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Sender: owner-imap@webmap.missouri.edu
Date: Thu, 30 Oct 97 10:05:35 CST
From: rich%pencil@VMA.CC.ND.EDU (Rich Winkel)
Subject: NACLA: Unions Globalizing
Organization: PACH
Article: 20914

/** nacla.report: 310.4 **/
** Written 9:27 AM Oct 24, 1997 by nacla in cdp:nacla.report **
Reprinted from the May/June 1997 issue of NACLA Report on the Americas. For subscription information, E-Mail to nacla-info@igc.apc.org

Unions Globalizing

NACLA Report on the Americas, May/June 1997

For every Mexican, Central American or Caribbean worker who migrates to the United States, another is hired by a U.S. firm that has migrated southward. Companies in virtually all industries have discovered that geographical mobility can have substantial payoffs, and have become adept at playing desperately poor countries and workers off against one another, convincing their hosts (and workforce) that awful jobs are better than none.

Not only cheap labor, but low (or no) taxes and tariffs, and lax (or no) health, safety and environmental regulations have attracted U.S. firms to areas of the world not covered by the gains won by U.S. labor, environmental and other progressive activists over the last century. In turn, a variety of free-trade agreements have given those firms the same access to the lucrative U.S. market they would have if they were still producing in New Jersey or North Carolina. A new productive sector defined by a variety of free-trade arrangements with the United States (ranging from designated "free-trade zones" to in-bond maquila production) has attracted thousands of U.S. firms to areas in the Caribbean and Central America, as well as - of course - to Mexico.

The sobering news for these companies is that U.S. unions are beginning to follow the work to other countries. The Teamsters, United Electrical Workers (UE), Communications Workers of America (CWA) and, among the most active in the free-trade zones, the Union of Needletrades, Industrial and Textile Employees (UNITE), have established working relations with their counterparts abroad to deal with this internationalization of production. UNITE's concern is the half-million unorganized apparel workers in Central America, the Caribbean and Mexico working for companies that sell exclusively to the U.S. market.

This past March, the union held a press conference at its New York headquarters announcing its support for local organizing drives in Central America and the Caribbean - particularly Guatemala, Honduras and the Dominican Republic. "There is not a single collective-bargaining agreement in a maquiladora in Guatemala,"

UNITE president Jay Mazur told the press conference, "but we are hopeful there will soon be a breakthrough." The breakthrough came a few days later when Phillips Van Heusen, a major U.S. employer in the maquila sector, recognized the union which had organized its workers, and pledged to negotiate a contract. The rest of Guatemala's 80,000 maquila workers, however, remain without labor contracts.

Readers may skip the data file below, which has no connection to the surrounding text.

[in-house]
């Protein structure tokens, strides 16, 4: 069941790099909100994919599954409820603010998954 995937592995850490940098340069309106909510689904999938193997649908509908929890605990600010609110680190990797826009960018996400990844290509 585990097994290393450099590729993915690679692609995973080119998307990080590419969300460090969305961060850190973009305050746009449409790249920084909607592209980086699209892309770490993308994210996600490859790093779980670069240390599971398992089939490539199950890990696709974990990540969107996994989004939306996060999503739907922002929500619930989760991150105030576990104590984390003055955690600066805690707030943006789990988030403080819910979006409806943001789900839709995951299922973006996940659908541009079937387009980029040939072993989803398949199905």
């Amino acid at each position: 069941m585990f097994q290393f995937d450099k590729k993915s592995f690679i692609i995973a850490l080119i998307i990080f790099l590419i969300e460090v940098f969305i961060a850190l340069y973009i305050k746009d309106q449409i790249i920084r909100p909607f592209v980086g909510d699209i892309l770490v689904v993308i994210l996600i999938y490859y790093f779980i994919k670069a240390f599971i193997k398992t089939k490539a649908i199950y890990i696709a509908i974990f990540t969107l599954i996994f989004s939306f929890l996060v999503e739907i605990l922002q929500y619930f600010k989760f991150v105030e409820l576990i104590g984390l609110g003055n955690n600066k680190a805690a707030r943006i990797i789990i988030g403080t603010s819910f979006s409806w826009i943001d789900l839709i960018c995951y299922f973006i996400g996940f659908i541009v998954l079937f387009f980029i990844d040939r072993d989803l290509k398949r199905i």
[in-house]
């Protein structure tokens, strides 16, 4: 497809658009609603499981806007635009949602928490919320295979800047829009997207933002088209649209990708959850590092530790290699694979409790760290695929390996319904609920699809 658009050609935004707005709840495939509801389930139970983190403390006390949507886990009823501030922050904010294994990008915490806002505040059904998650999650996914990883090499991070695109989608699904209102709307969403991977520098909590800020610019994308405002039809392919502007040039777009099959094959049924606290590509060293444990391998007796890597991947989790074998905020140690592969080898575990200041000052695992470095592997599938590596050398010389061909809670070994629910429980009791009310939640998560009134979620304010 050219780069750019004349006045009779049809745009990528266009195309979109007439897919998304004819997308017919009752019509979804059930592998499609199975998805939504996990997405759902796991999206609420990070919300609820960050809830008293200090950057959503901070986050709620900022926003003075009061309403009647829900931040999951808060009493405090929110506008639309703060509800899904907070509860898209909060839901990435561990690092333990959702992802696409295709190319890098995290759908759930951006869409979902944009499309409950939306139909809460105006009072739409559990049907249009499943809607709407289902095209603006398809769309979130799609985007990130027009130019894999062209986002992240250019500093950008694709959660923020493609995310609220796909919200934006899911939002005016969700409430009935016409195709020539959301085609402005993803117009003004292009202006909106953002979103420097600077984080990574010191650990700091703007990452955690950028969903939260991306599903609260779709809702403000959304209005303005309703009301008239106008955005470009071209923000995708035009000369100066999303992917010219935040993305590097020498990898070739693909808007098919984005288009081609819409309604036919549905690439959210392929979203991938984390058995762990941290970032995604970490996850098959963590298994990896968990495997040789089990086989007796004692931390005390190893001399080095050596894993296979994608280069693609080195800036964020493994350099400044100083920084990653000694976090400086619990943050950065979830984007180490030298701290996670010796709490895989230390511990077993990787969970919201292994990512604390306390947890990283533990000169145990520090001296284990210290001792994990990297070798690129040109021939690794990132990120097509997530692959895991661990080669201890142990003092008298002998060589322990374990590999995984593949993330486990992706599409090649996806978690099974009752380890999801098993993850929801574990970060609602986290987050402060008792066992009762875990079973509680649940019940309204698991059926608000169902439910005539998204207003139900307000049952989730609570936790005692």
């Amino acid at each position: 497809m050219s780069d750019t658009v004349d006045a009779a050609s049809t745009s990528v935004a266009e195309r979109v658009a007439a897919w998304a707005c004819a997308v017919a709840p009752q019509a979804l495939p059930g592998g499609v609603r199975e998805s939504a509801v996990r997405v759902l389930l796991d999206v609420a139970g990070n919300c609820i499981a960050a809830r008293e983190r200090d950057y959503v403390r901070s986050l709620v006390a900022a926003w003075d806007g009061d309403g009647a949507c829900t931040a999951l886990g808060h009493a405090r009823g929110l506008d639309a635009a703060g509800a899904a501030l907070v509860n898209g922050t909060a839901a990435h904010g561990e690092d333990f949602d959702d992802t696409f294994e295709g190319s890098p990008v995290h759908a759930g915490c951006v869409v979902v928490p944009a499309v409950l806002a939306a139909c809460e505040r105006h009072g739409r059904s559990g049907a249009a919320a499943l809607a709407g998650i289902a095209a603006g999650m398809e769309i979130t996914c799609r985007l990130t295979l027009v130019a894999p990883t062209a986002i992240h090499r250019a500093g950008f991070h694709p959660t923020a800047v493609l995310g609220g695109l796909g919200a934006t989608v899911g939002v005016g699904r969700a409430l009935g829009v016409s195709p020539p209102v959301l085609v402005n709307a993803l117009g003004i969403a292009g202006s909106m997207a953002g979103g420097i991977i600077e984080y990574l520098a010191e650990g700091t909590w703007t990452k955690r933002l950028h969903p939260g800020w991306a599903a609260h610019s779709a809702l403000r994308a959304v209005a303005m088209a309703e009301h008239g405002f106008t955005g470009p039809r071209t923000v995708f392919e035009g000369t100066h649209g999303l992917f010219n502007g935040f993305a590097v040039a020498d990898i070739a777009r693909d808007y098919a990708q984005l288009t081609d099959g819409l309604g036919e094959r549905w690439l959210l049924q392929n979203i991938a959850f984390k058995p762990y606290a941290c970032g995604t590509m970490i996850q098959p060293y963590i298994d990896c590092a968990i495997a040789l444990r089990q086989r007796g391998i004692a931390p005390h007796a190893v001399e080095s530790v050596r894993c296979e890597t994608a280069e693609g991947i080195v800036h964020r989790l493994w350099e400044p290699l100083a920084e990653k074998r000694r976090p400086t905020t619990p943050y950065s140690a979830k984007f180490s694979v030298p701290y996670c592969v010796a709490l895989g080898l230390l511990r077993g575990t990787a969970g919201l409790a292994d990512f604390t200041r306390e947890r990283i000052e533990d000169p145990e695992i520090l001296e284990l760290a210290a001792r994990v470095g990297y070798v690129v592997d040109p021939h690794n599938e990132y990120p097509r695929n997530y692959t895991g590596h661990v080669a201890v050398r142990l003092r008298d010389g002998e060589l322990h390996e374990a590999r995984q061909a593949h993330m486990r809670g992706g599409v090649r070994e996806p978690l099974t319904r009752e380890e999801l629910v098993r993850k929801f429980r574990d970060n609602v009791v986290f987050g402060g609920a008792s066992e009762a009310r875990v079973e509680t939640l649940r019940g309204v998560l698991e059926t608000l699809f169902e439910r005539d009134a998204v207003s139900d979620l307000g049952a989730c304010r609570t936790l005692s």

In the free-trade zones of the Dominican Republic - in which 140,000 out of 170,000 workers are in the apparel industry - there was not a single agreement until 1994. In that year, a contract was signed with a small subcontractor for a U.S. label in the Bonao free- trade zone. At UNITE's New York headquarters, a union official was optimistic that the Bonao agreement would usher in a period of union successes in the Dominican free-trade zones.

"International organization and pressure is the key," says Mazur.

"Laws have to follow trade, and follow work." As UNITE follows the work to other countries, it keeps a low profile, concentrating on building consumer solidarity back home and on providing advice and support for host-country unions. In many Latin American countries, the legacy of U.S. domination is a hard one for a U.S. union - even a union as progressive as UNITE - to shake off. Union officials say this legacy is exaggerated. When they get attacked, they say, it's not from the left but from the right, and, they emphasize, the attacks are not meant to defend sovereignty but to neutralize attempts to organize.

Even so, the union never goes in by itself. Rather, it establishes a "strategic partnership" with a local union, frequently affiliated with the same international trade secretariat - in UNITE's case the International Textile, Garment and Leather Workers Federation, based in Brussels - so that the relation is more clearly one of solidarity.

UNITE has deep roots in New York City, the old center of apparel production for the U.S. market. For a century, the union's precursors - the ILGWU and the ACTWU - have "followed the work," as manufacturers and their subcontractors, or "jobbers," tried to escape union jurisdiction by moving further and further from the city. While New Jersey and Pennsylvania were once considered foreign territory for the apparel unions, the last few decades have considerably expanded the industry's geographic scope. Once again, the union is catching up - this time internationally. As transnational capital increasingly considers the globe its home, labor is following suit. "We don't consider ourselves to be intervening in the affairs of a foreign country," says Mazur. "We have a right to be there, pressing for worker rights." And the union, says Mazur, has a right to exhort workers of all countries to defend themselves against the depredations of companies of all countries, especially when those companies are producing for the U.S. market. "And that," he says, "is our message: Workers of the world, join UNITE."

Reprinted from the May/June 1997 issue of NACLA Report on the Americas. For subscription information, E-Mail to nacla-info@igc.apc.org